Ripple, which sells blockchain payments software to banks, announced on Monday a major milestone: 3 banking clients have moved from pilot-testing to full commercial use of Ripple’s xRapid product, which uses the cryptocurrency XRP as a liquidity vehicle for cross-border payments.
Mexico-based Cuallix and London-based MercuryFX, which are remittance companies, and Catalyst Corporate Federal Credit Union, which represents 1,400 member credit unions, have all begun commercial implementation of xRapid. Ripple, in a press release, touts that this is the first time a digital asset is being used in commercial payments by a financial institution.
Ripple offers two main products for banking clients: xCurrent and xRapid.
The xCurrent software is real-time messaging between two banks for a range of settlement scenarios; it is a competitor to SWIFT, the outdated messaging system most banks still use, where payments can often take days to settle as messages go back and forth.
Built on top of xCurrent is xRapid, which is designed for remittance companies to address a specific issue: dormant pools of unused cash that sit in various countries where companies need to send money and convert it to local fiat currency.
When a bank in Boston, for example, needs to send funds to a bank in Mexico, it typically takes days on the other end for the dollars to get converted to pesos. With xRapid, the Boston bank puts dollars into XRP, sends the XRP, and on the other end the Mexico bank converts the XRP into pesos. It all happens in seconds. (See the above interview from Yahoo Finance’s crypto summit in February for more on the difference between the two products.)
More than 100 banking clients are already using xCurrent, which does not use cryptocurrency. Just eight customers have tested out xRapid, including Western Union. And now Cuallix, MercuryFX, and Catalyst are putting xRapid into full commercial use. It marks the commercial launch of xRapid.
“This is a big step for Ripple,” Ripple CEO Brad Garlinghouse tells Yahoo Finance. “A year ago we were talking about this product as an idea, and now it’s in production and we can talk about real customers. This is also big for the XRP ecosystem, because it helps drive liquidity. But I also think it’s a big deal for the entire crypto industry. The vast majority of crypto trading is just speculative. And for crypto to reach its potential it needs to ensure that digital assets are solving real problems for real customers. Right now, we are unique in that we can point to real production, and I think XRP is uniquely positioned to solve this payment problem.”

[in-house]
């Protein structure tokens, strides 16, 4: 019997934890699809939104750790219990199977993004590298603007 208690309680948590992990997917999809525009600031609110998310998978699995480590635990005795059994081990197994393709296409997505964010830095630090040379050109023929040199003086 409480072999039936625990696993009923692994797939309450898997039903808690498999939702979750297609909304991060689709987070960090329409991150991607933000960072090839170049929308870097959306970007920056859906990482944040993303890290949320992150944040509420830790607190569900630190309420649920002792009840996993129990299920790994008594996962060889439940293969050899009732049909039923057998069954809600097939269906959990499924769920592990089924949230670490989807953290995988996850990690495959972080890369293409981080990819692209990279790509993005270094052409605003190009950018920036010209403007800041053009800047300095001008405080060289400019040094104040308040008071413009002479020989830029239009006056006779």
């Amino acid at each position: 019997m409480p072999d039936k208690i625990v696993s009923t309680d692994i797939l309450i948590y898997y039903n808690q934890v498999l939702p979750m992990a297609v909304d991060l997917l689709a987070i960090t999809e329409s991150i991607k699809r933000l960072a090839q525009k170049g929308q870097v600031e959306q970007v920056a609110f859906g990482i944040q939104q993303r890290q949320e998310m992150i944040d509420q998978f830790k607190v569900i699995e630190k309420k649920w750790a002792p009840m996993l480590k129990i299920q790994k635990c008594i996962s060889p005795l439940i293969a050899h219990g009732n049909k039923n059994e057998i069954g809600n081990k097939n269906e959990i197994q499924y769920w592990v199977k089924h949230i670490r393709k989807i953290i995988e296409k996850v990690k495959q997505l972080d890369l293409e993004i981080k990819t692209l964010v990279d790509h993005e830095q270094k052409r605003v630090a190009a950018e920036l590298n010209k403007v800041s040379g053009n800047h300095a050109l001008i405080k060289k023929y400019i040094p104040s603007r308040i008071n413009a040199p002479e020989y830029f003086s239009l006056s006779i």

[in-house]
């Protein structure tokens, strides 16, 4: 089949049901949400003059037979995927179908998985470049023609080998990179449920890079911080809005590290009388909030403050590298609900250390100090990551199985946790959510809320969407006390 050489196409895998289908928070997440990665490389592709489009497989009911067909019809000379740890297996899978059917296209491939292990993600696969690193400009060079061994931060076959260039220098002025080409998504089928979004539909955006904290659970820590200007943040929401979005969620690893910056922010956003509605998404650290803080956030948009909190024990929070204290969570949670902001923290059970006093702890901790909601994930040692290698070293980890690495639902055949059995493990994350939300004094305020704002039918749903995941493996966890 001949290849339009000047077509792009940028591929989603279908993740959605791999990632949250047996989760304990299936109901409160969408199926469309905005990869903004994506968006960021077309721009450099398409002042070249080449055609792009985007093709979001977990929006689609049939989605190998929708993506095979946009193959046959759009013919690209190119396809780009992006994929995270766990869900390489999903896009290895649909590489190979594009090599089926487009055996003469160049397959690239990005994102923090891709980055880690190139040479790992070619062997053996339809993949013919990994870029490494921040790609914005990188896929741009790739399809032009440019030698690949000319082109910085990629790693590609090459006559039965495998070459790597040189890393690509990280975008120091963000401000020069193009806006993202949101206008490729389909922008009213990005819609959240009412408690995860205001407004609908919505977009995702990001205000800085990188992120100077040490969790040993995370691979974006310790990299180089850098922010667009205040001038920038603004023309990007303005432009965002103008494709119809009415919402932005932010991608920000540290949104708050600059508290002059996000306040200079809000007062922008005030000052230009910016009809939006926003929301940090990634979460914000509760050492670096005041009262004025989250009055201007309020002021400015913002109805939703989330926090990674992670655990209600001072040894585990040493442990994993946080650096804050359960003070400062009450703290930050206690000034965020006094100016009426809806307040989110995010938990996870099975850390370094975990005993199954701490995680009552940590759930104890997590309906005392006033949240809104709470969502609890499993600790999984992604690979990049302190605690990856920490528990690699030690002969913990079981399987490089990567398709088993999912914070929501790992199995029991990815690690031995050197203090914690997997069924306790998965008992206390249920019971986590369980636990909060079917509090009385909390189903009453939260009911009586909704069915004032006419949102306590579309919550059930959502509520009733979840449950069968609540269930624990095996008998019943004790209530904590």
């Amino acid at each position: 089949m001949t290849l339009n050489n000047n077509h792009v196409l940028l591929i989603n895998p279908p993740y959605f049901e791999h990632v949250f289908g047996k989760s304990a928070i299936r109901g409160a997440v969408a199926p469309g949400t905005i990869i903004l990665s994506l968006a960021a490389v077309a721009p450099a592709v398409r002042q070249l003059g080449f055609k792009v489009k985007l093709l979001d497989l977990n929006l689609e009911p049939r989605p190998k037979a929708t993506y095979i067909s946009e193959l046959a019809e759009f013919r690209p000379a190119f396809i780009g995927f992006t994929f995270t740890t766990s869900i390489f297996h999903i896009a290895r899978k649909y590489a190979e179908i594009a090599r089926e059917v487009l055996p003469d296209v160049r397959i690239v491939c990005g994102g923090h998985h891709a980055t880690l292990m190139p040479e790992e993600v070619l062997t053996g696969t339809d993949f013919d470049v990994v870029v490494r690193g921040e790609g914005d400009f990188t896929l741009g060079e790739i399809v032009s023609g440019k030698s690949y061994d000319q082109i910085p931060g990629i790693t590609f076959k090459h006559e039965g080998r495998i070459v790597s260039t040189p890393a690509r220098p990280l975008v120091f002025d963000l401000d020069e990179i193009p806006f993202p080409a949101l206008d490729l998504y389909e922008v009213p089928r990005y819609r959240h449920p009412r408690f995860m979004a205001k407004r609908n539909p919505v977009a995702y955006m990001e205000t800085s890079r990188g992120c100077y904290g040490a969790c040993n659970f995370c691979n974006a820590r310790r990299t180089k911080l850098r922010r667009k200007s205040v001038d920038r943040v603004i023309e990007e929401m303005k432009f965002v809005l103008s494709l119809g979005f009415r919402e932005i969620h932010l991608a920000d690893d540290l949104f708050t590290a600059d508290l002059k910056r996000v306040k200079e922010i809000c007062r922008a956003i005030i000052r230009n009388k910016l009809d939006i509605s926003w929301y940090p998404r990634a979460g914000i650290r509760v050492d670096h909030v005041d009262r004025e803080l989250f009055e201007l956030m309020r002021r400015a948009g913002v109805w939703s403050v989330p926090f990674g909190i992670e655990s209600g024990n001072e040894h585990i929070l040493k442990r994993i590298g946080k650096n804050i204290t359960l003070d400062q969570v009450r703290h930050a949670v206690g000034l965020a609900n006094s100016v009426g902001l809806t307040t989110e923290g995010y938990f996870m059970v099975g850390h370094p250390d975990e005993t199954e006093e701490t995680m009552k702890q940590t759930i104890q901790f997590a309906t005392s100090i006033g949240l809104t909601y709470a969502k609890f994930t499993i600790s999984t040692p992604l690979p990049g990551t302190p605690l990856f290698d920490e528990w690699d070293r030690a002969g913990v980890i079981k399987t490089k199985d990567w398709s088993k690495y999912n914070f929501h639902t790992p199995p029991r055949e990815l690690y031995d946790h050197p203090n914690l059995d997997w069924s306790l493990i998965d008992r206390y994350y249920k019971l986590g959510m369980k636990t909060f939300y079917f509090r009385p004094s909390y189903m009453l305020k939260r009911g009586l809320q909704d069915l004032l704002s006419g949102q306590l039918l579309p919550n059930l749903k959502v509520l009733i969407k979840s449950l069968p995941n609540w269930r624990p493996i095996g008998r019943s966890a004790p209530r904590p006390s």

While xCurrent is in wider use right now, it is the xRapid product that appears to be the bigger focus for Ripple moving forward. Asheesh Birla, Ripple’s SVP of product, confirms, “Both products are growth engines, but in terms of the transformative effects of reducing friction, xRapid has the opportunity for a bigger impact.”
To be sure, some companies may still be wary of using xRapid because it runs on XRP, a controversial cryptocurrency. XRP soared by 32,000% in 2017, a bigger spike than any other cryptocurrency. It has plunged 75% so far this year, though it has rallied in the past month.
Although Ripple, the company, owns 60% of the supply of XRP tokens, and although the only business use case of XRP tokens is in Ripple’s product, and although Ripple in the past referred to XRP tokens as “ripples,” the company is now seeking to publicly distance itself from XRP.
Among crypto fanatics, there is “religious-like fervor” around XRP, as Ripple chief strategist Cory Johnson put it at Yahoo Finance’s All Markets Summit in San Francisco in June.
Alastair Constance, CEO of MercuryFX, says his company is jumping on board with xRapid because the product has evolved in two key ways: “There’s never been a dispute about speed or trust in an economic case,” he says. “But it’s become a lot more user-friendly, and also its geography has expanded. I’m getting the feeling that many others are primed to jump on the XRP ledger now. The bottom line is I can make a payment that takes me two days and costs me $50, or make it in a few seconds for 5 cents. It’s a no-brainer. I think this will quietly replace the SWIFT network.”
Constance also touched on the lingering education hurdles when explaining a crypto-based product to traditional finance companies. “When you talk to people in our space about crypto, you get one of two things,” he says. “You get people who say it’s exciting, they want to get involved, but they’re not actually picking it up and running with it; and then you get people who literally just glaze over, because a lot of people just misunderstand what crypto is. But the mood is changing.”